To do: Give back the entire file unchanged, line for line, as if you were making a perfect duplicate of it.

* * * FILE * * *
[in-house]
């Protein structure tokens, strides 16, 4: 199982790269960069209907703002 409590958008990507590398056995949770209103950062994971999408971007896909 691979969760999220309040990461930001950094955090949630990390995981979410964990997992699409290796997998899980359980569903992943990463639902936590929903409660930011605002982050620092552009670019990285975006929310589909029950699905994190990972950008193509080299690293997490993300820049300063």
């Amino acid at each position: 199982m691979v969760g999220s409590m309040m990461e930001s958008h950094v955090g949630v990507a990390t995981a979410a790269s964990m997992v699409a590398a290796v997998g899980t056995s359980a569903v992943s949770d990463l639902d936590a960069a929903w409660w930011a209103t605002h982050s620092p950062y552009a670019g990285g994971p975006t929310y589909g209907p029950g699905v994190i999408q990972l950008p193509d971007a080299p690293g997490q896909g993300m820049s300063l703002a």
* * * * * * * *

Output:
[in-house]
């Protein structure tokens, strides 16, 4: 199982790269960069209907703002 409590958008990507590398056995949770209103950062994971999408971007896909 691979969760999220309040990461930001950094955090949630990390995981979410964990997992699409290796997998899980359980569903992943990463639902936590929903409660930011605002982050620092552009670019990285975006929310589909029950699905994190990972950008193509080299690293997490993300820049300063």
């Amino acid at each position: 199982m691979v969760g999220s409590m309040m990461e930001s958008h950094v955090g949630v990507a990390t995981a979410a790269s964990m997992v699409a590398a290796v997998g899980t056995s359980a569903v992943s949770d990463l639902d936590a960069a929903w409660w930011a209103t605002h982050s620092p950062y552009a670019g990285g994971p975006t929310y589909g209907p029950g699905v994190i999408q990972l950008p193509d971007a080299p690293g997490q896909g993300m820049s300063l703002a």